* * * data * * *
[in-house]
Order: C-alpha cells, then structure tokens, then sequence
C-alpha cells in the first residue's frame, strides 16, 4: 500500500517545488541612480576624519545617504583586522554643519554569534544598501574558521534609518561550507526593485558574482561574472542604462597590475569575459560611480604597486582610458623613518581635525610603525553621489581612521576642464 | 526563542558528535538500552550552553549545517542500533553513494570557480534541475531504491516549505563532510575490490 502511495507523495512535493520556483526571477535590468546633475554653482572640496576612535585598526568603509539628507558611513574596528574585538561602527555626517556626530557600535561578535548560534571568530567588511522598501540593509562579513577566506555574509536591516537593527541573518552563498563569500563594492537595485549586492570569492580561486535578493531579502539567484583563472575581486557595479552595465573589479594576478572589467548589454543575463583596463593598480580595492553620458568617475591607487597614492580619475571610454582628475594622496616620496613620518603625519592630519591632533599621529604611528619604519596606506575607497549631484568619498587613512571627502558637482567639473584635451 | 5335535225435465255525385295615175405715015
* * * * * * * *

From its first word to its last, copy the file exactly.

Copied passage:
[in-house]
Order: C-alpha cells, then structure tokens, then sequence
C-alpha cells in the first residue's frame, strides 16, 4: 500500500517545488541612480576624519545617504583586522554643519554569534544598501574558521534609518561550507526593485558574482561574472542604462597590475569575459560611480604597486582610458623613518581635525610603525553621489581612521576642464 | 526563542558528535538500552550552553549545517542500533553513494570557480534541475531504491516549505563532510575490490 502511495507523495512535493520556483526571477535590468546633475554653482572640496576612535585598526568603509539628507558611513574596528574585538561602527555626517556626530557600535561578535548560534571568530567588511522598501540593509562579513577566506555574509536591516537593527541573518552563498563569500563594492537595485549586492570569492580561486535578493531579502539567484583563472575581486557595479552595465573589479594576478572589467548589454543575463583596463593598480580595492553620458568617475591607487597614492580619475571610454582628475594622496616620496613620518603625519592630519591632533599621529604611528619604519596606506575607497549631484568619498587613512571627502558637482567639473584635451 | 5335535225435465255525385295615175405715015